Human beings are bodily beings. Their bodies are part of who they are and who they were created by God to be. God does not create human beings as spirits alone, but as unities of both body and spirit. This 'being a body' is important for the Christian vision of the human person because it means that all human beings, regardless of their physical qualities, are created and loved by God. Moreover, this 'being a body' underscores human interrelationships with the world and with time and history. Each human being is unique and irreplaceable. Each human being grows and changes over time. Each human being depends on and acts in and through his or her relationships in the physical world. It is as bodily beings that we come to know God, that we love and learn to discern what is the right thing to do.
The body is good. We affirmed above that the human being is good, not in a moral sense, but in the sense that it is good that any particular human exists. The same is true for the body as part of that human being created in the image of God. In other words, because we are created in the image of God as bodily beings, the human body constitutes part of what gives humans their fundamental and equal dignity or worth. The goodness, worth and dignity of the body, of our human flesh, is further affirmed by Catholic belief in the Incarnation. The idea that God chose to become a human being, to enter into the limitations of a specific human body in a specific time and place, gives a profound meaning to our fleshiness. God has chosen to become like us in every way but sin, and in so doing saved us from the limitations of this fleshiness of ours. Through the incarnation, death and resurrection of Jesus, we are freed from death as the ultimate limitation of our bodily existence. Jesus is raised not as a spirit. Jesus is raised with a glorified body. In other words, our very bodiliness is part of our future as much as it is part of our present.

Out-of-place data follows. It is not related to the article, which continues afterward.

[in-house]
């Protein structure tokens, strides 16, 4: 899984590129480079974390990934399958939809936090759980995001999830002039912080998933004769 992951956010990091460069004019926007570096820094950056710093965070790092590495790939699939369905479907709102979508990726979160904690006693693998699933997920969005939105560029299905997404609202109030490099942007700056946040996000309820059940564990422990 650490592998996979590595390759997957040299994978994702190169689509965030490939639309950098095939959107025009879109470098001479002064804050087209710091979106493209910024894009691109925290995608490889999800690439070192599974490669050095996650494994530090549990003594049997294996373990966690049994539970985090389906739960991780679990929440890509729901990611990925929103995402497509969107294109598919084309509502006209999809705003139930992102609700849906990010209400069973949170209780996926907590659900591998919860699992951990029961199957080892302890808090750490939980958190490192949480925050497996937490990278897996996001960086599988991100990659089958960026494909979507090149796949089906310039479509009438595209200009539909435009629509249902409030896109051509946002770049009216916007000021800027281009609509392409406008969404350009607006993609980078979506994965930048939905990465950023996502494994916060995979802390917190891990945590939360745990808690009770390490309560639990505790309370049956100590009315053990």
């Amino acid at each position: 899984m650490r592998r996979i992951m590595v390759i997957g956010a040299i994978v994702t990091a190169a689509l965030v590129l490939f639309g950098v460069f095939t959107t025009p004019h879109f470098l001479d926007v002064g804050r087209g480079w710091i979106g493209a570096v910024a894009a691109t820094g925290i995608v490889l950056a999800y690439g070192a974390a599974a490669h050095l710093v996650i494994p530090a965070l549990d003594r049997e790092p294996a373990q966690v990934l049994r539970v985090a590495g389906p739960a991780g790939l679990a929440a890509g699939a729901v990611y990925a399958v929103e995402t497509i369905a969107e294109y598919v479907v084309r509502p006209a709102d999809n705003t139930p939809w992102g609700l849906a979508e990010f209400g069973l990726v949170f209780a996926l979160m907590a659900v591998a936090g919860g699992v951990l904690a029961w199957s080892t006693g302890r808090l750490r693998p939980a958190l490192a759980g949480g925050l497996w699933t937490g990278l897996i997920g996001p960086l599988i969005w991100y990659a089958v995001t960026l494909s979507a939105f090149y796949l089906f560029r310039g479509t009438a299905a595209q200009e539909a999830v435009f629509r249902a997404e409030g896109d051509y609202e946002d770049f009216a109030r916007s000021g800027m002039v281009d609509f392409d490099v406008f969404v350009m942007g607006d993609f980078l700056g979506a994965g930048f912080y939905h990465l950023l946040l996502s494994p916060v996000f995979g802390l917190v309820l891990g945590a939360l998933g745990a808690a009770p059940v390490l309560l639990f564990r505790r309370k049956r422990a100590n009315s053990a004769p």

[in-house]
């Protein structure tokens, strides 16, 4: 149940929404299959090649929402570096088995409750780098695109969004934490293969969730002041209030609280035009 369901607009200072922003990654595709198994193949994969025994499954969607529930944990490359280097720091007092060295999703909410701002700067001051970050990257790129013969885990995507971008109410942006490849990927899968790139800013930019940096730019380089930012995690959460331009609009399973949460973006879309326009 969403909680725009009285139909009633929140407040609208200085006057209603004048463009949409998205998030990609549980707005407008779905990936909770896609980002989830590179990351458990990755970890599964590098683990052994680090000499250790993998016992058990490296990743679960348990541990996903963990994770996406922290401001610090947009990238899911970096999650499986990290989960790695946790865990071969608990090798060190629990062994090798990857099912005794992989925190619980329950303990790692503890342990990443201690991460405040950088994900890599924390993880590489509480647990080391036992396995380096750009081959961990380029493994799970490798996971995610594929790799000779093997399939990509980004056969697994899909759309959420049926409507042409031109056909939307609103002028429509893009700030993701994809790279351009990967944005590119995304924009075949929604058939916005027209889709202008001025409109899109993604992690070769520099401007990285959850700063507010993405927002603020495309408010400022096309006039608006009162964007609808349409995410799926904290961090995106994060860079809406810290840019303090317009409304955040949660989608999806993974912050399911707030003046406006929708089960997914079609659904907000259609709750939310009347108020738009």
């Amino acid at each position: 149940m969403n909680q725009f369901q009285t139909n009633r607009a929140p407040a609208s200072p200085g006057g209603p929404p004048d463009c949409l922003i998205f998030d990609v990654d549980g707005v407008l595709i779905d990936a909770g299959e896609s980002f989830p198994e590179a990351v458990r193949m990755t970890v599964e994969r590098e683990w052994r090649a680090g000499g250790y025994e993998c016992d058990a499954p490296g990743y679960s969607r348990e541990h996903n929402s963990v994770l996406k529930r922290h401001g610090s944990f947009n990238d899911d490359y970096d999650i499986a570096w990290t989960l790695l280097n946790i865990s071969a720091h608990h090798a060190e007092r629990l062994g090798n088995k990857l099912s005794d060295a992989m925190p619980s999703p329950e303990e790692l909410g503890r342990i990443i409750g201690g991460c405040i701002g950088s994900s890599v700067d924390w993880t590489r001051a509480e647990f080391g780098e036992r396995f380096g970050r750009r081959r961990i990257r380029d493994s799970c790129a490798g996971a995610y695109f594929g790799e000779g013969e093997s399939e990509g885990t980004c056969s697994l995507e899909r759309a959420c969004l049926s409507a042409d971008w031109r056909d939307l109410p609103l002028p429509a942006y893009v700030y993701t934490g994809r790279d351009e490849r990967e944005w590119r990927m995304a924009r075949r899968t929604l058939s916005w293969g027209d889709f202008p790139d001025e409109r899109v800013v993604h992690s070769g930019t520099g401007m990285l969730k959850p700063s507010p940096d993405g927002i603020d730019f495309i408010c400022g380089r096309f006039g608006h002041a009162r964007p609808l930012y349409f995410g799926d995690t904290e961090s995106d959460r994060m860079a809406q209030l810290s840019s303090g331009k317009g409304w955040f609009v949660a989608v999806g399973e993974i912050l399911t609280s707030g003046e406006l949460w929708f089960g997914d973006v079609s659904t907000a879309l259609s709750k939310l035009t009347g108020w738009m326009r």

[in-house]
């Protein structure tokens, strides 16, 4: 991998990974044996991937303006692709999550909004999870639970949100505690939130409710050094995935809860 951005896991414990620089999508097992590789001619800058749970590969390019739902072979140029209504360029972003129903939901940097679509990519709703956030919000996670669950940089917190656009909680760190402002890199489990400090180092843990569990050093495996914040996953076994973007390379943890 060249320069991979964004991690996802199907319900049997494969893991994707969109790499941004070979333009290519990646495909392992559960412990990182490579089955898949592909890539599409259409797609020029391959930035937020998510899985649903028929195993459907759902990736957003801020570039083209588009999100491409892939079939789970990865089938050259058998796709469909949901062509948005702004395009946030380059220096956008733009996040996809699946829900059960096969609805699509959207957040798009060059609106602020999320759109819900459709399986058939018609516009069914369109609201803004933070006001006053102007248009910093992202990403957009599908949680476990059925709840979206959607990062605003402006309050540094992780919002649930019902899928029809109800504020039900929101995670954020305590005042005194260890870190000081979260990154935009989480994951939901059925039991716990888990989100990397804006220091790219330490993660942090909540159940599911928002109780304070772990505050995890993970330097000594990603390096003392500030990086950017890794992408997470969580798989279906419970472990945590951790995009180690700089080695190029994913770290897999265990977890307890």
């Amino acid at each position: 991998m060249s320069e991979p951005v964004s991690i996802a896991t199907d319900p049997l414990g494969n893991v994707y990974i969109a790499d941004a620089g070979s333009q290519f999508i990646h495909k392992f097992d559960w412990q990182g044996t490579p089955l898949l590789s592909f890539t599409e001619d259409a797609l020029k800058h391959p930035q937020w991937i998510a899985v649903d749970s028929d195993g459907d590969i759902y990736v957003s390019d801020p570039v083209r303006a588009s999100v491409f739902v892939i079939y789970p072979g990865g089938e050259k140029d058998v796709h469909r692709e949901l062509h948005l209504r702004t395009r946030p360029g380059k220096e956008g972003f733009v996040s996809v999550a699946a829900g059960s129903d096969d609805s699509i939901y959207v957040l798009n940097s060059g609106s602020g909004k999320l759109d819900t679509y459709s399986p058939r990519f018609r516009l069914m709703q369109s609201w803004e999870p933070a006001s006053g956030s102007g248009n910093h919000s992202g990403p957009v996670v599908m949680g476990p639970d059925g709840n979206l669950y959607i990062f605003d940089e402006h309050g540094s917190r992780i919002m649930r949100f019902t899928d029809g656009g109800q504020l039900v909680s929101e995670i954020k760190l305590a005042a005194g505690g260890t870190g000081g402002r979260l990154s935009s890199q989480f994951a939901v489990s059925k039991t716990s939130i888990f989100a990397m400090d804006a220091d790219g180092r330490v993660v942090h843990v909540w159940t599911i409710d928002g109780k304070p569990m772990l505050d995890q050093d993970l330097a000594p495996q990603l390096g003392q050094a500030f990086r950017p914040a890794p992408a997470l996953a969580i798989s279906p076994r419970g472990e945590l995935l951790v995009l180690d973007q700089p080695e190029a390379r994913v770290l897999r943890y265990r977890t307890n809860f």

Respect for the human body is reflected in how we care for ourselves physically, emotionally and spiritually (United States Conference of Catholic Bishops, 1991). Thomas Aquinas speaks of how we must have love for our body as a gift from God (Thomas Aquinas, Summa Theologiae 18.104.22.168). We must befriend our bodies, listen to their wisdom, and realise that they are: . . . our safe and faithful home for our entire lives. We bring them everywhere with us, and they take us to all kinds of inside and outside experiences. We may have names for parts of the body, some facts and information about how they function, where to go for repairs and alterations, but do we truly love and nurture the amazing mystery that our bodies are? Are we aware of the vibrant stories being told inside our bodies and of the dialogue between the inner and outer experience in relation to our whole person? . . . When we begin to believe that the body is in the soul rather than simply that the soul is in the body, and when we come alive to our senses and to our skin, and see them as guides and transmitters of energy and grace, our whole lives can be transformed (O'Leary, 2001 pp. 29-30).